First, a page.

Techmarines: The ability to repair vehicles may be more annoying for your opponent than before, but otherwise techmarines remain mostly unchanged. Company veterans: Company veterans will primarily see changes in the way they are equipped, with cc veterans squads gaining combat or storm shields for powerfist-armed models to try and ensure they get to strike. Shooty vets may also be more attractive given the new line-of-sight rules. Scout squads: Scout squads are now a far more attractive proposition. Their infiltrate ability will either allow them to deny an objective to the enemy (or at least threaten it) or give them the option of appearing later on the game in your opponent’s half of the board. Whilst that may leave them stranded on the wrong side, it also means that they can seriously disrupt your opponent’s battle line, with option of destroying vehicles, launching assaults or otherwise making a nuisance of themselves without facing enemy fire. The combat squads option also means that you can attack multiple targets.

"Descend 3rd Squadron, for the Lion!" Screaming like an avenging angel the Ravenwing speeder punched down from the thunderous clouds, rolling on its axis as incoming tracer fire stitched between its wings. Three more swooped after it, their assault cannons roaring shells, heavy bolters pounding with their stocatto barks.

plus side, they can run, allowing them to close more quickly with the enemy and you can screen them with your own units, to protect them from incoming fire (or even use the combat squads ability to do that). Deep strike may now be more viable, especially if done with an attached character, and you can run afterwards to protect you from shooting. Ravenwing Attack Squadron: Just as with Scouts, Ravenwing bikes and attack get the option to make an outflank move which can seriously ruin your opponent’s day (multi-meltas turning behind an opponent’s tank and within 12” anyone?), especially since most Ravenwing bike units have relatively short range weaponry. This may be of use if you want to Deep Strike Terminators accurately towards the end of the game. A question remains about whether you can use the outflank move with only one combat squad or if you bought a Landspeeder as part of the squadron (the rulebook would suggest you can, the Codex that you can’t). The Ravenwing see a slight downturn in the usefulness of turbo-boosting, but they also gain the option of going to ground to improve their survivability, although that isn’t an option that should be taken lightly. Ravenwing Support Squadron: This is now a far more interesting option. Although vehicle shooting on the move is less effective, Landspeeders can still move a little and fire at full effect. They also get a save if they move fast enough. Individual skimmers are no longer destroyed if they are immobilised, making a single speeder slightly more durable. However, squadrons become more interesting as they treat all stunned results as shaken. Given the amount of cover saves available in 5th, expect to see more Speeders with heavy flamers.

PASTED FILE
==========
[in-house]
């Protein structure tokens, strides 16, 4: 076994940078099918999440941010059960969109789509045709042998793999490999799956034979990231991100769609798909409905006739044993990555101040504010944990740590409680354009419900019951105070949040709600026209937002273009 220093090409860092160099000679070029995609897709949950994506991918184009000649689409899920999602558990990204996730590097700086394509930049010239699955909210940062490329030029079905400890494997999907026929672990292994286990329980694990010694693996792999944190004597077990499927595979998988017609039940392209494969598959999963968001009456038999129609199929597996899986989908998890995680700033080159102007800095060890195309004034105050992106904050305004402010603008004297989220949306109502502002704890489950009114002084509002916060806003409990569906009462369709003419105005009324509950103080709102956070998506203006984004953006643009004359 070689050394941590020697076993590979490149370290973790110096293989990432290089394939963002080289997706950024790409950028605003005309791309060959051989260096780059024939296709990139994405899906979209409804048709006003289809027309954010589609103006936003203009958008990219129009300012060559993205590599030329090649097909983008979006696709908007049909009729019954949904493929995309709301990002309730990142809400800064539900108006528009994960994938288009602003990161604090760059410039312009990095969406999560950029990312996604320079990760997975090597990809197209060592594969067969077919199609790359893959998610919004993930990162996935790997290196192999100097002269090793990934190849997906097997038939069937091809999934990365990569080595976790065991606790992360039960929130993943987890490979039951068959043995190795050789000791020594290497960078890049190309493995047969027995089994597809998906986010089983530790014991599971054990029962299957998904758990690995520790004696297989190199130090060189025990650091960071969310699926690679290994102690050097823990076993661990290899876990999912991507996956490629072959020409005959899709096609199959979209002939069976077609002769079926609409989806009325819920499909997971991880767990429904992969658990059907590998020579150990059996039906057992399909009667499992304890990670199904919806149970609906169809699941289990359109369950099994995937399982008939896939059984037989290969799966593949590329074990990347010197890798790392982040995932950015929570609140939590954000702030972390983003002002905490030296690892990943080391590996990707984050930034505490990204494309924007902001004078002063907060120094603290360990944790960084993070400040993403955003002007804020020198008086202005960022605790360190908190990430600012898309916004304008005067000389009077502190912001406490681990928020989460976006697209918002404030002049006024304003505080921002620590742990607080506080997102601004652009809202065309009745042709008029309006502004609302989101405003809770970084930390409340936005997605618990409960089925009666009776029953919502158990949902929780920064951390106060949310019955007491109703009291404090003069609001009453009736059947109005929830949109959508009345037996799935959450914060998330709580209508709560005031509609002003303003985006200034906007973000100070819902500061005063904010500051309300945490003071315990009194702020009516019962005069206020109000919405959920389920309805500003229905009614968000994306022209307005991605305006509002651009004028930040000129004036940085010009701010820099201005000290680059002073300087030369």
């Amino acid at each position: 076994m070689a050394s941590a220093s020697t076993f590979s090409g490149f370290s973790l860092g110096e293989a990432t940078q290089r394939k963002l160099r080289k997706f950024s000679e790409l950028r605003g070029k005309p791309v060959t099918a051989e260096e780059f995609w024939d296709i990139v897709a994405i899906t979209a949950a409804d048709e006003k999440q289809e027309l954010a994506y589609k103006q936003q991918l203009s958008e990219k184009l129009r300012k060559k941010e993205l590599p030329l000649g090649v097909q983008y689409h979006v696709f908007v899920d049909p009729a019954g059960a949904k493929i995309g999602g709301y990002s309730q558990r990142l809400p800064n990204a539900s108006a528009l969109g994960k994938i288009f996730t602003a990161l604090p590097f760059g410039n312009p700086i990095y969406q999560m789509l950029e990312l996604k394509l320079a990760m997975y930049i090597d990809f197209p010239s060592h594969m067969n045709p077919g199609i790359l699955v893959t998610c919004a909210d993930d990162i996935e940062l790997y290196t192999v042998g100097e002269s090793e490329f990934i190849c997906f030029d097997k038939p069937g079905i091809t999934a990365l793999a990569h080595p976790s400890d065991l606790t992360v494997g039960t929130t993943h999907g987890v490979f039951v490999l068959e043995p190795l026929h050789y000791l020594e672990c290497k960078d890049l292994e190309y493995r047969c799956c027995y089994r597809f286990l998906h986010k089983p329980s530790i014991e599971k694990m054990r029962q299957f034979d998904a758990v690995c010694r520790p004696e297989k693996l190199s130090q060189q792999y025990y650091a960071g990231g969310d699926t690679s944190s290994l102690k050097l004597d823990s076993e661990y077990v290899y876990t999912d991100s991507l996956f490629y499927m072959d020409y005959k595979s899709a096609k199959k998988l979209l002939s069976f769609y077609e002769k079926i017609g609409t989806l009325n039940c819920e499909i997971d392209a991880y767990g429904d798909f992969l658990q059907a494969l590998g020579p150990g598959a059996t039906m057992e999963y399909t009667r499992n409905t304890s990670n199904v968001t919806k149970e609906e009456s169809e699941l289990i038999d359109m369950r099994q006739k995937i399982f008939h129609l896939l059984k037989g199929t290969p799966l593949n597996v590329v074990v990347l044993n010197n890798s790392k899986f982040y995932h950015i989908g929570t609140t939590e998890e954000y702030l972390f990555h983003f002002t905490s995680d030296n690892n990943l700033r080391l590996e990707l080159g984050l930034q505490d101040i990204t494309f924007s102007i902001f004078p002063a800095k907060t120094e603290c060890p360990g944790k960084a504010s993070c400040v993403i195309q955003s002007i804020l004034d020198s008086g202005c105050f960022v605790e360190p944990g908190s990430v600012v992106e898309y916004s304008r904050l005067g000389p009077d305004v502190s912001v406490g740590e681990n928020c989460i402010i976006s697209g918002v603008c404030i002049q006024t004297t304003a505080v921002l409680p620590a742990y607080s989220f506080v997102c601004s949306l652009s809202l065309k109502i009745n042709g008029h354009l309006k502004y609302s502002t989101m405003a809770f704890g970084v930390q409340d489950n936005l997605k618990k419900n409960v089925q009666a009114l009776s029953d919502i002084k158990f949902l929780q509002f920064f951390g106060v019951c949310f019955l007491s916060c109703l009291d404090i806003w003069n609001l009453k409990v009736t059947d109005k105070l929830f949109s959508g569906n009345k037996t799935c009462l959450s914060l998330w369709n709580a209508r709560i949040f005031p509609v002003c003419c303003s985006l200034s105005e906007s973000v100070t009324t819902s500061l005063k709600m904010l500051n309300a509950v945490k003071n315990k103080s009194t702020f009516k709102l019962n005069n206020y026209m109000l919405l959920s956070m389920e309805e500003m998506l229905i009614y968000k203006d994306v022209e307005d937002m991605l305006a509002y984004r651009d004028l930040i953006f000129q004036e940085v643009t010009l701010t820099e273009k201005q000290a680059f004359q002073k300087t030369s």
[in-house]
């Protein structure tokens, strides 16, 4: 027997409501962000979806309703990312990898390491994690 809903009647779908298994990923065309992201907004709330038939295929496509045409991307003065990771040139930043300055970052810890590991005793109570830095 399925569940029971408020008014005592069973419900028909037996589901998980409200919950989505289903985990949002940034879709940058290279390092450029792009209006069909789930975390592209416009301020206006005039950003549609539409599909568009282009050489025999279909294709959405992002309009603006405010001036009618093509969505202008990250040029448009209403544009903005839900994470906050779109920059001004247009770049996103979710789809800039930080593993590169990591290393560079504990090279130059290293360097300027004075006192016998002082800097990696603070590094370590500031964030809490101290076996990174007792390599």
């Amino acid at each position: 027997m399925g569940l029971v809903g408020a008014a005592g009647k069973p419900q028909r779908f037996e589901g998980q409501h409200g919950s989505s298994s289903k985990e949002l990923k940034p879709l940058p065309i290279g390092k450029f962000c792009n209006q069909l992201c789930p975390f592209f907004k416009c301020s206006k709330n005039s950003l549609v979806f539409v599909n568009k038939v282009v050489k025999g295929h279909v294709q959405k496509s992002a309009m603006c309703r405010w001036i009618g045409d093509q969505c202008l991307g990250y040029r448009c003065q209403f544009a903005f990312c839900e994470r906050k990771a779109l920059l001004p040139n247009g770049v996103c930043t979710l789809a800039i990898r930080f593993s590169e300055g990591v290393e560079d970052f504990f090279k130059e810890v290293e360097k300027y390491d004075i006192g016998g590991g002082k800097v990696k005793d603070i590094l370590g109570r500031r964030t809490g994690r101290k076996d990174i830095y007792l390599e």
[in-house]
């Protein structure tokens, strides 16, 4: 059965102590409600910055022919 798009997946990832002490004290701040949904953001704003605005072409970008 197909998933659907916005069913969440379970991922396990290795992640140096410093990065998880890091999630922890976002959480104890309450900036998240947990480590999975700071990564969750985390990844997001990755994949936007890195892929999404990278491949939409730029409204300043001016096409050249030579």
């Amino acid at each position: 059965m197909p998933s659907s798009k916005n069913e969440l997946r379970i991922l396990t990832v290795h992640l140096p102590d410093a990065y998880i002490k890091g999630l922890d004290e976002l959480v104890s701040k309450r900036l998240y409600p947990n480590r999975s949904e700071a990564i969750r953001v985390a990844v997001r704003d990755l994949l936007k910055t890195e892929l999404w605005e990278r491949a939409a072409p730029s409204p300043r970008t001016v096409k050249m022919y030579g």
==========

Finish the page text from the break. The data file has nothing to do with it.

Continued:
"Clad in bone, with weapons of zeal we will hunt the fallen!" - Deathwing catachism TROOPS
Tactical squads now have a bit of a polish. The combat squads rule means you will be able to have multiple scoring units and there’s the possibility of using one squad to screen the other to grant the allimportant cover save. Smaller squads will remain vulnerable in cc, but will be less vulnerable to blast markers and will remain scoring to the last man. Every tactical squad is now a threat to the majority of enemy tanks and the polish to frag grenades means that an assault into cover can be more viable than before.